Thales Infra-Red Warner Technology a success
Thales has successfully showcased its Infra-Red (IR) Warner technology, demonstrating the company’s ability to develop innovative solutions for the Australian Defence Force.
The IR Warner System detects the discharge of weapons through IR sensing, and displays this information to alert the operator about the presence and location of an adversary.
The system is intended to be fitted to vehicles and integrated with vehicle-mounted weapons and countermeasures systems to provide an effective self-defence capability against hostile fire.
It is being developed in partnership with the Defence Science and Technology Organisation (DSTO), under the Department of Defence’s Capability Technology Demonstrator (CTD) program.
“Field trial results for the IR Warner System were outstanding, and have exceeded expectations,” said Ian Irving, VP, in charge of Thales’s Land & Joint Systems activities in Australia.
“The IR Warner System successfully detected all threats presented during the trials,including some very challenging threats that have been difficult to detect using previous hostile fire indicator systems.”
Following the success of this CTD, the Commonwealth has invited Thales to submit a proposal under the CTD extension program to explore the potential adaptation of the IR Warner System for ADF aircraft operations.
“We look forward to continuing the excellent relationship with DSTO established under this CTD to further develop ADF capabilities for hostile fire detection and situational awareness,” Mr Irving said.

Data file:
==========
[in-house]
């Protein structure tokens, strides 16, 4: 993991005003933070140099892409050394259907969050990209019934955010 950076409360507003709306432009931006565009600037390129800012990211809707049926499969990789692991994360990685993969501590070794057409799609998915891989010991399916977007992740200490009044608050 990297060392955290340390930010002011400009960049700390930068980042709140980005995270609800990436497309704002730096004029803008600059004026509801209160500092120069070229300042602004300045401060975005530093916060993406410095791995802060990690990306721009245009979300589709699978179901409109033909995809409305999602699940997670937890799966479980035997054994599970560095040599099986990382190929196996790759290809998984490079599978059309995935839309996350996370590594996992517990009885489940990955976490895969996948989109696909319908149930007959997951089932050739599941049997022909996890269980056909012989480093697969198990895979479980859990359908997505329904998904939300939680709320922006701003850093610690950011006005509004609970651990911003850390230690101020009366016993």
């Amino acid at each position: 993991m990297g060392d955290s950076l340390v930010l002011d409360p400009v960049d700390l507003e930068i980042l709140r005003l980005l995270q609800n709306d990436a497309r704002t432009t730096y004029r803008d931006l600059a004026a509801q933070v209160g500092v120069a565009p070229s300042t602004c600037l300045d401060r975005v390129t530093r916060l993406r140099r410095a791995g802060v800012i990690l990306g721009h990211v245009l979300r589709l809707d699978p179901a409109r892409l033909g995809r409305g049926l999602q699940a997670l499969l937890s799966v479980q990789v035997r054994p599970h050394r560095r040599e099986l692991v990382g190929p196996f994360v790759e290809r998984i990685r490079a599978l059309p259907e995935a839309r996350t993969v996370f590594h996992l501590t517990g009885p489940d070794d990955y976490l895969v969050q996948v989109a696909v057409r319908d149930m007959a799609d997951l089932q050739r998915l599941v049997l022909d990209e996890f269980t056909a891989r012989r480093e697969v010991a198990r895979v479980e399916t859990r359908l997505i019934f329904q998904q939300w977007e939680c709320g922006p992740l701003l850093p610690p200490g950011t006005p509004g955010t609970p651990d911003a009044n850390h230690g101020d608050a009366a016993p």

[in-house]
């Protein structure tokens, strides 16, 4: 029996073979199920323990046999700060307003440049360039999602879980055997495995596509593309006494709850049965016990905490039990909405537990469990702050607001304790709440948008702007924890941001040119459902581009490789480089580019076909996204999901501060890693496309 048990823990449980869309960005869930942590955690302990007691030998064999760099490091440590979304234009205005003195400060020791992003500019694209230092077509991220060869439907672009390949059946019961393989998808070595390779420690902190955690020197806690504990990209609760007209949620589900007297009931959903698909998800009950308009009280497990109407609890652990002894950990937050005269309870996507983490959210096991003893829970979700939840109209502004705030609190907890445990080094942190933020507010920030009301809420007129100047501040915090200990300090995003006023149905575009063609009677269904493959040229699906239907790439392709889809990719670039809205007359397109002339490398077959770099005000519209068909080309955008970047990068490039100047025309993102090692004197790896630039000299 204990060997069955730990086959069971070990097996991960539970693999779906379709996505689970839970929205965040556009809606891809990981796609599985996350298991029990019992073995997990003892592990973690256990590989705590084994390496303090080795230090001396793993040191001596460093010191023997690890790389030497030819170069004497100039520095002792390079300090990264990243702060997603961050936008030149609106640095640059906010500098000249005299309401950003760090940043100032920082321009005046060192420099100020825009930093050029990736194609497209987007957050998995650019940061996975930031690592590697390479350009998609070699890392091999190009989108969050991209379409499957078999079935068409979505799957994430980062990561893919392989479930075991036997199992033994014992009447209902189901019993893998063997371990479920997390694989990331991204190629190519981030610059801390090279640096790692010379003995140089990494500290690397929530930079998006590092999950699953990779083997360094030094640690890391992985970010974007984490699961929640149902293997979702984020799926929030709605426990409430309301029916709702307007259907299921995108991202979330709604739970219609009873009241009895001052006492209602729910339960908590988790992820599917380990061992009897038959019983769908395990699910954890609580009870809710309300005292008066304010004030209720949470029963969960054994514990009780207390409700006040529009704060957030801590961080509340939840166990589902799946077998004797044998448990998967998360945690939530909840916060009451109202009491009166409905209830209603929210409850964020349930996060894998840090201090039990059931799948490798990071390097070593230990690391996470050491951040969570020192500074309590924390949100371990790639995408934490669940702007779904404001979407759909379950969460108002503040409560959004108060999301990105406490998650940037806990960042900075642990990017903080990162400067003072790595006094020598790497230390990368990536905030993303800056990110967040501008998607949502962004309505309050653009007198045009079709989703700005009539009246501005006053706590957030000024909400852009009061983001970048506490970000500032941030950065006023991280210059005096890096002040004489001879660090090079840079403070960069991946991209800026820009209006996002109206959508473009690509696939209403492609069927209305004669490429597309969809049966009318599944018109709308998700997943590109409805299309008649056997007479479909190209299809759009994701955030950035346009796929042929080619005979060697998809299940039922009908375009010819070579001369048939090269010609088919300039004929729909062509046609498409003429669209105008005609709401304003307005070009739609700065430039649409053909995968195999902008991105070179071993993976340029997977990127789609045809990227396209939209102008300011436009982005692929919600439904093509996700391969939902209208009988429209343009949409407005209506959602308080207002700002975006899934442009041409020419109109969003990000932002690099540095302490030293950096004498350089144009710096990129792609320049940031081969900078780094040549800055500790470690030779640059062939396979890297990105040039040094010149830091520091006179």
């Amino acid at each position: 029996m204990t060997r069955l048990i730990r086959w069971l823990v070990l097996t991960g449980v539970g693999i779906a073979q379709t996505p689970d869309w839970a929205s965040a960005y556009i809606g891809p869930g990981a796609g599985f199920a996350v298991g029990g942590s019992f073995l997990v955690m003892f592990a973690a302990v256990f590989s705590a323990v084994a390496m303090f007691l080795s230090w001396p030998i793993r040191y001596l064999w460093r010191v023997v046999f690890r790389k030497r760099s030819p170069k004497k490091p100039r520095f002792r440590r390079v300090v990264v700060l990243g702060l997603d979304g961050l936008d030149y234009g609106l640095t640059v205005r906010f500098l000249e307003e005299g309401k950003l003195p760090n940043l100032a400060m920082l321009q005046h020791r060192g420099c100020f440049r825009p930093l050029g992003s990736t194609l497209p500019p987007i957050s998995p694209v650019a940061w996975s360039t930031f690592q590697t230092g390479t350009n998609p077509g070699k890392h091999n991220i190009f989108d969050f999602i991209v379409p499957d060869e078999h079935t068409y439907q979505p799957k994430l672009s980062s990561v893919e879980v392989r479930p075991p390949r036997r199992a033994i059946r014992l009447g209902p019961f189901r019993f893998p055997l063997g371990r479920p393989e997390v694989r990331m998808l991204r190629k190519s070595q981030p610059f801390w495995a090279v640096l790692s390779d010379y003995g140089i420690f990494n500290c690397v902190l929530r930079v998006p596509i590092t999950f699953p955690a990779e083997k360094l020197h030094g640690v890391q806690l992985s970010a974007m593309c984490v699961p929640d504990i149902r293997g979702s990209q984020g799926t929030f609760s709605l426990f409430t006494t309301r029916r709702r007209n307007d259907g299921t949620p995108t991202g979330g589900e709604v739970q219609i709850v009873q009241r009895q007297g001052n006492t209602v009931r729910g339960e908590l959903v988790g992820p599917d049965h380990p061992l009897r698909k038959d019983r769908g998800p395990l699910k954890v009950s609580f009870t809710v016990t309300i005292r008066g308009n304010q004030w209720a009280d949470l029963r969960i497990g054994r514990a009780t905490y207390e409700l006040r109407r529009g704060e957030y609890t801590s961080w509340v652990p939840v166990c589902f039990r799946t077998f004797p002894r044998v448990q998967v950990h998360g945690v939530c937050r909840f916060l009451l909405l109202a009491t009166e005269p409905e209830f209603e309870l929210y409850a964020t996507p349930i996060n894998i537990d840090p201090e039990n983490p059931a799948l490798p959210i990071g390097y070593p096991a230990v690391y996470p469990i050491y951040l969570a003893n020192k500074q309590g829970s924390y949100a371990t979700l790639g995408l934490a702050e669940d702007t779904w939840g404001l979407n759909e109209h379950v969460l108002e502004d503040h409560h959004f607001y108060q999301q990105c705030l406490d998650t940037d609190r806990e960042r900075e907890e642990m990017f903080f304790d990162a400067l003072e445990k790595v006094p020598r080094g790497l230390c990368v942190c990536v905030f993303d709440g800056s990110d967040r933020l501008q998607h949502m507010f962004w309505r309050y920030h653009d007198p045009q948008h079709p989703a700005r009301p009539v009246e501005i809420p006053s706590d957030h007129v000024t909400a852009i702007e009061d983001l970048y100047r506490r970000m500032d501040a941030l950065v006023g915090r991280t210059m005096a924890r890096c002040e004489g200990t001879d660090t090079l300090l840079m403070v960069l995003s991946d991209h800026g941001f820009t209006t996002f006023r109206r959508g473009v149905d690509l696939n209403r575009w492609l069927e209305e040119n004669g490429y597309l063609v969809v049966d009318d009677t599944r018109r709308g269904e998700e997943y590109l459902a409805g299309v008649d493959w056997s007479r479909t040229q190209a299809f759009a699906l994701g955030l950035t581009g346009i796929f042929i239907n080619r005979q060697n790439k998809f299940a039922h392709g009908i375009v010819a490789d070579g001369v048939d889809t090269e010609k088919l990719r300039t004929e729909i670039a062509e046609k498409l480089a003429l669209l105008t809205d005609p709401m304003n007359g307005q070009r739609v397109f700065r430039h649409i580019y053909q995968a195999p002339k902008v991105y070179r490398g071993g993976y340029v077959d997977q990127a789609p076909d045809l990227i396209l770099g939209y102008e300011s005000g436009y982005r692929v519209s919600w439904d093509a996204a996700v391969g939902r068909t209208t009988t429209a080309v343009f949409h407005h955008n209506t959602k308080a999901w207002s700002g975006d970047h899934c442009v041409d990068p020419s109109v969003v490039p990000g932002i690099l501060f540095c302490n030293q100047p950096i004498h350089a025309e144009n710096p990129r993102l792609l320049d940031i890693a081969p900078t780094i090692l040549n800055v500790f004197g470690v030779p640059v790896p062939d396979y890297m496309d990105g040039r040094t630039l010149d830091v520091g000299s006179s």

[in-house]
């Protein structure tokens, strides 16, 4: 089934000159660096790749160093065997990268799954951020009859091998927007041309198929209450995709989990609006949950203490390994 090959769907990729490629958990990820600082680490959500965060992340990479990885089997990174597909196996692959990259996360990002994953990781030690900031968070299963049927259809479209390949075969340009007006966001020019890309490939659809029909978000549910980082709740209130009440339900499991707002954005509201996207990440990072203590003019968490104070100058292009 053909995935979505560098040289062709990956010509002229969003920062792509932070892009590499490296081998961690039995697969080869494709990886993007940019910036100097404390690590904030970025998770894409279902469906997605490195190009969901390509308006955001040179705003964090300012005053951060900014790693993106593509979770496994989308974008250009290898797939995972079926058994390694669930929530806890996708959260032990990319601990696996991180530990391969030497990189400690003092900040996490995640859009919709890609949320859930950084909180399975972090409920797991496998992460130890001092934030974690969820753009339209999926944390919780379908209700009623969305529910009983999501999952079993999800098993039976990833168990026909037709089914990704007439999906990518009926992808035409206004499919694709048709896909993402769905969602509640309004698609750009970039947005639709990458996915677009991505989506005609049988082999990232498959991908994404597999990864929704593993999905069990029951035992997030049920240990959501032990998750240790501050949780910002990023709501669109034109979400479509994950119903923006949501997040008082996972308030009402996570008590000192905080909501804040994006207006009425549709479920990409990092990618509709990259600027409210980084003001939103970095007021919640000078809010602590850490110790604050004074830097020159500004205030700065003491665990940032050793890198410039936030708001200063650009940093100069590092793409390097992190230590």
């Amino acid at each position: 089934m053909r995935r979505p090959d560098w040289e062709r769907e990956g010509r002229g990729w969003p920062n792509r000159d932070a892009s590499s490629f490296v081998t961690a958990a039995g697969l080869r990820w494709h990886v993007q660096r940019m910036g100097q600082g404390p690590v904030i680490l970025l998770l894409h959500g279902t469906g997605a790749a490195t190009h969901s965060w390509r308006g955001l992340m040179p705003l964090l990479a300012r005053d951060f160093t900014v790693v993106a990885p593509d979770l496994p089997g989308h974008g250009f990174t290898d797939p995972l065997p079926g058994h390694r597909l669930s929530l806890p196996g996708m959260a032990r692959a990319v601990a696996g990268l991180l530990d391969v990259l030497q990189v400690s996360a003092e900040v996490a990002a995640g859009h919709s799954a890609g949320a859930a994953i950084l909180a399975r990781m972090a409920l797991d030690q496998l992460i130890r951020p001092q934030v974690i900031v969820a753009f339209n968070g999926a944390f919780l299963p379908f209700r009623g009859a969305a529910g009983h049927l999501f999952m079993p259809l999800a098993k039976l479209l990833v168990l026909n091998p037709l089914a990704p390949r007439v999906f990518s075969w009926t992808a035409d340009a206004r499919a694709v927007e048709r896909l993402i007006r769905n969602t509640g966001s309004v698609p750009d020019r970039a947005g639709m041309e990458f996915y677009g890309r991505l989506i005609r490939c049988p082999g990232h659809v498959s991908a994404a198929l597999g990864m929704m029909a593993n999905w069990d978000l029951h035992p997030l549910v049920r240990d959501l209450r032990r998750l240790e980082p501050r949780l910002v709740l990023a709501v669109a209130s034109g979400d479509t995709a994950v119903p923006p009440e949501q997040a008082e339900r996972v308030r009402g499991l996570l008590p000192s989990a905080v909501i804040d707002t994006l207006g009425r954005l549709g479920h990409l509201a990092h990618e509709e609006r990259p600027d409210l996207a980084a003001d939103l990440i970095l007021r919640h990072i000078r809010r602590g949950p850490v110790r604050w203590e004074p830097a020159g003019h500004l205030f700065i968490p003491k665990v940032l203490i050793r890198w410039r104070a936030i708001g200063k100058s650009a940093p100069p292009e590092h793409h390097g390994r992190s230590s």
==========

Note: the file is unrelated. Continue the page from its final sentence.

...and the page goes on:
The hostile fire indicator capability for the IR Warner System is provided by the Thales Elix-IR threat warner. This has been developed for airborne applications as part of the UK Ministry of Defence’s Technical Development Program.
One of the objectives of the Australian IR Warner CTD was to demonstrate the performance of Elix-IR in complex warfighting environments, while another was to demonstrate that networking the IR Warner System between vehicles and existing ADF command and support systems can enhance the ADF’s force protection capability.
“The trial results show Thales’s ability to reach back for global technology transfer,” Mr Irving continued. “As a worldwide company with a vast product range, we are well-placed to offer a valuable combination of national and international innovation and expertise.”
The final stage of the CTD involved four weeks of field trials at Thales’s Australian Soldier Systems Development and Support Centre at Lithgow, NSW, and the Commonwealth’s Proof and Experimental Establishment facility at Graytown, Victoria. In these trials, the IR Warner System was tested against a variety of weapon types likely to be encountered by ADF land forces.
During the trials, Thales also successfully demonstrated the shared situational awareness generated by the IR Warner System in combination with Thales Australia’s Portable Situational Awareness and Moving Map System (PSAMMS).
This provided the ability to share situational awareness between vehicles fitted with the IR Warner System regarding the presence, location and disposition of adversary forces detected by Elix-IR. The integration of Elix-IR with PSAMMS, and the networking of PSAMMS using standard military messaging protocols, was achieved without any technical complications.
Thales (Australia) is a Core Participant of the Defence Materials Technology Centre (DMTC). DMTC is a joint venture between defence industry, universities and public research agencies focused on enhancing Australia’s defence capability through the development of new materials and manufacturing technologies.
Posted by DMTC on November 10th, 2009